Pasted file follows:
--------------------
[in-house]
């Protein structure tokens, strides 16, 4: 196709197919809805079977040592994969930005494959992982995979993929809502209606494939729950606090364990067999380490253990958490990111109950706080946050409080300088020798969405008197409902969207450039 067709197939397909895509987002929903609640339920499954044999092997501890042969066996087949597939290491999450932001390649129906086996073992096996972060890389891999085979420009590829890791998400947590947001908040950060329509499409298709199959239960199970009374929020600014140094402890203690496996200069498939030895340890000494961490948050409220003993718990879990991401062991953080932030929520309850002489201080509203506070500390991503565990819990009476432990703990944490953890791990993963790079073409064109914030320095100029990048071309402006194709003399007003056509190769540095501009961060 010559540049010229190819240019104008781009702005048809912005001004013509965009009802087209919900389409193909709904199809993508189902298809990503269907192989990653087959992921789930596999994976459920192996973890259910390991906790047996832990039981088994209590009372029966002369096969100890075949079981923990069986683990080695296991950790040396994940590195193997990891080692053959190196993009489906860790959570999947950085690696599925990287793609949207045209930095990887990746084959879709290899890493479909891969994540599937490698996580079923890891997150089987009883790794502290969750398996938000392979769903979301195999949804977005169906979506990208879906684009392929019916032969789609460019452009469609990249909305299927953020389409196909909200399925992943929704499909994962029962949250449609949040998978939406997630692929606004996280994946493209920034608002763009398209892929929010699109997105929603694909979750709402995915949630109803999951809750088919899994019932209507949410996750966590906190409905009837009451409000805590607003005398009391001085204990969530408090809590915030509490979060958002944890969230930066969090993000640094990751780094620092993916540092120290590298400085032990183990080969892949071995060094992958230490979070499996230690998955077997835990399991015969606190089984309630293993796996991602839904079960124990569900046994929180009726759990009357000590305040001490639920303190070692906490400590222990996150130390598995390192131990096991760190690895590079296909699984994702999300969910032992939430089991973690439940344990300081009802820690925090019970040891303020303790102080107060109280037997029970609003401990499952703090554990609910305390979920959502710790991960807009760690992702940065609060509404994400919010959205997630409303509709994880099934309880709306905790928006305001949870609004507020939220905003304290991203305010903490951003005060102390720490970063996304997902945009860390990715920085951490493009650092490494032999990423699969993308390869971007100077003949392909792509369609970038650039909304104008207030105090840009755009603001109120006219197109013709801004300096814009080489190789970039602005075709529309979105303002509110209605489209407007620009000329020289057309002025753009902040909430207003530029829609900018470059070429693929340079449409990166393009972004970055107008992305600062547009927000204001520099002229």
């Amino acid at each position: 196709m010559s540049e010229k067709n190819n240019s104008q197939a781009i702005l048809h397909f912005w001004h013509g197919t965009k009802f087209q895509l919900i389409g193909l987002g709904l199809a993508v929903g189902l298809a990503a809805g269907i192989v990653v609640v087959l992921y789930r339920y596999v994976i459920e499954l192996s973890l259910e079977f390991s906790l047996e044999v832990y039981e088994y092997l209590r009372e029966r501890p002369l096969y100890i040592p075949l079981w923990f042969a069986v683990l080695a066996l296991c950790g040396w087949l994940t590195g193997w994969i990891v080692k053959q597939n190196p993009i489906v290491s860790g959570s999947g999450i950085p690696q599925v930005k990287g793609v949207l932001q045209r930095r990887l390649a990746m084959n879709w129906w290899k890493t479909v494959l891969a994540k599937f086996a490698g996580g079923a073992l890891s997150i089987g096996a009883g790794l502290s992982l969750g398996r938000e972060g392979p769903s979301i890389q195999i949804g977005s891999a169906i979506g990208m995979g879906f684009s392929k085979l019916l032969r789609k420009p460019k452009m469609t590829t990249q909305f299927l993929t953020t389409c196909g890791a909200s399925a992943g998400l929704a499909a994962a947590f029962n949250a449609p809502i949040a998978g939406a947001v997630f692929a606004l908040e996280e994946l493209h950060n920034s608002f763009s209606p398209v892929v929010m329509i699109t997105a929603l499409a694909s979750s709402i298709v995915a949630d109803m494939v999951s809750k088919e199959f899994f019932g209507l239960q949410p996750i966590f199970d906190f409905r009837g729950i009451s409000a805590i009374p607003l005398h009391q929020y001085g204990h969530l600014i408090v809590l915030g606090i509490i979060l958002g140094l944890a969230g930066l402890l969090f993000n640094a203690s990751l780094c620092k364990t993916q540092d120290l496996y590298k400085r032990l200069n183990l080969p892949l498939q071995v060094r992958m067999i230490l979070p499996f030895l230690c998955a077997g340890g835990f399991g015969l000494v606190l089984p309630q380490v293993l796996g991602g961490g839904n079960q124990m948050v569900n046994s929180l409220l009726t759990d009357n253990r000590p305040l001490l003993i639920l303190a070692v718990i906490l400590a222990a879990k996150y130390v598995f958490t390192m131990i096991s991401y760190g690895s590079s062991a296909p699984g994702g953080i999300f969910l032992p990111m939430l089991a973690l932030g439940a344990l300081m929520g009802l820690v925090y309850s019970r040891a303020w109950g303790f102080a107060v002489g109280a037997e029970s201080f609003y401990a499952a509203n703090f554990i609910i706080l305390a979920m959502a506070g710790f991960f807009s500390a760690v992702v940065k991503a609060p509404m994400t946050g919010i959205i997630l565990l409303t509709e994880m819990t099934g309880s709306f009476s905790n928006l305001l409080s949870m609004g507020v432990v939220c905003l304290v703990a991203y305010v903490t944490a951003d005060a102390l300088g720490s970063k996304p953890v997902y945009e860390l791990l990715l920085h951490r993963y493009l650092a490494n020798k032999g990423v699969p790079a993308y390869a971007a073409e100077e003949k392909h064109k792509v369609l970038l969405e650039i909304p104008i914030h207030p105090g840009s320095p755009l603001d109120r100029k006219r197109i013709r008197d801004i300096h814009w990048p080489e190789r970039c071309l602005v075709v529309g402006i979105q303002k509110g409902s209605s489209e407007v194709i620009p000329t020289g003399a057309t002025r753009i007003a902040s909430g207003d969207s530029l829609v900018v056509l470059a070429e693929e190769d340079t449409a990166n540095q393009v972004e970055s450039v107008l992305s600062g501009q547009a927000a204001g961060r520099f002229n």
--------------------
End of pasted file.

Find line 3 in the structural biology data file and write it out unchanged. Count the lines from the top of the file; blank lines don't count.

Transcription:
């Amino acid at each position: 196709m010559s540049e010229k067709n190819n240019s104008q197939a781009i702005l048809h397909f912005w001004h013509g197919t965009k009802f087209q895509l919900i389409g193909l987002g709904l199809a993508v929903g189902l298809a990503a809805g269907i192989v990653v609640v087959l992921y789930r339920y596999v994976i459920e499954l192996s973890l259910e079977f390991s906790l047996e044999v832990y039981e088994y092997l209590r009372e029966r501890p002369l096969y100890i040592p075949l079981w923990f042969a069986v683990l080695a066996l296991c950790g040396w087949l994940t590195g193997w994969i990891v080692k053959q597939n190196p993009i489906v290491s860790g959570s999947g999450i950085p690696q599925v930005k990287g793609v949207l932001q045209r930095r990887l390649a990746m084959n879709w129906w290899k890493t479909v494959l891969a994540k599937f086996a490698g996580g079923a073992l890891s997150i089987g096996a009883g790794l502290s992982l969750g398996r938000e972060g392979p769903s979301i890389q195999i949804g977005s891999a169906i979506g990208m995979g879906f684009s392929k085979l019916l032969r789609k420009p460019k452009m469609t590829t990249q909305f299927l993929t953020t389409c196909g890791a909200s399925a992943g998400l929704a499909a994962a947590f029962n949250a449609p809502i949040a998978g939406a947001v997630f692929a606004l908040e996280e994946l493209h950060n920034s608002f763009s209606p398209v892929v929010m329509i699109t997105a929603l499409a694909s979750s709402i298709v995915a949630d109803m494939v999951s809750k088919e199959f899994f019932g209507l239960q949410p996750i966590f199970d906190f409905r009837g729950i009451s409000a805590i009374p607003l005398h009391q929020y001085g204990h969530l600014i408090v809590l915030g606090i509490i979060l958002g140094l944890a969230g930066l402890l969090f993000n640094a203690s990751l780094c620092k364990t993916q540092d120290l496996y590298k400085r032990l200069n183990l080969p892949l498939q071995v060094r992958m067999i230490l979070p499996f030895l230690c998955a077997g340890g835990f399991g015969l000494v606190l089984p309630q380490v293993l796996g991602g961490g839904n079960q124990m948050v569900n046994s929180l409220l009726t759990d009357n253990r000590p305040l001490l003993i639920l303190a070692v718990i906490l400590a222990a879990k996150y130390v598995f958490t390192m131990i096991s991401y760190g690895s590079s062991a296909p699984g994702g953080i999300f969910l032992p990111m939430l089991a973690l932030g439940a344990l300081m929520g009802l820690v925090y309850s019970r040891a303020w109950g303790f102080a107060v002489g109280a037997e029970s201080f609003y401990a499952a509203n703090f554990i609910i706080l305390a979920m959502a506070g710790f991960f807009s500390a760690v992702v940065k991503a609060p509404m994400t946050g919010i959205i997630l565990l409303t509709e994880m819990t099934g309880s709306f009476s905790n928006l305001l409080s949870m609004g507020v432990v939220c905003l304290v703990a991203y305010v903490t944490a951003d005060a102390l300088g720490s970063k996304p953890v997902y945009e860390l791990l990715l920085h951490r993963y493009l650092a490494n020798k032999g990423v699969p790079a993308y390869a971007a073409e100077e003949k392909h064109k792509v369609l970038l969405e650039i909304p104008i914030h207030p105090g840009s320095p755009l603001d109120r100029k006219r197109i013709r008197d801004i300096h814009w990048p080489e190789r970039c071309l602005v075709v529309g402006i979105q303002k509110g409902s209605s489209e407007v194709i620009p000329t020289g003399a057309t002025r753009i007003a902040s909430g207003d969207s530029l829609v900018v056509l470059a070429e693929e190769d340079t449409a990166n540095q393009v972004e970055s450039v107008l992305s600062g501009q547009a927000a204001g961060r520099f002229n």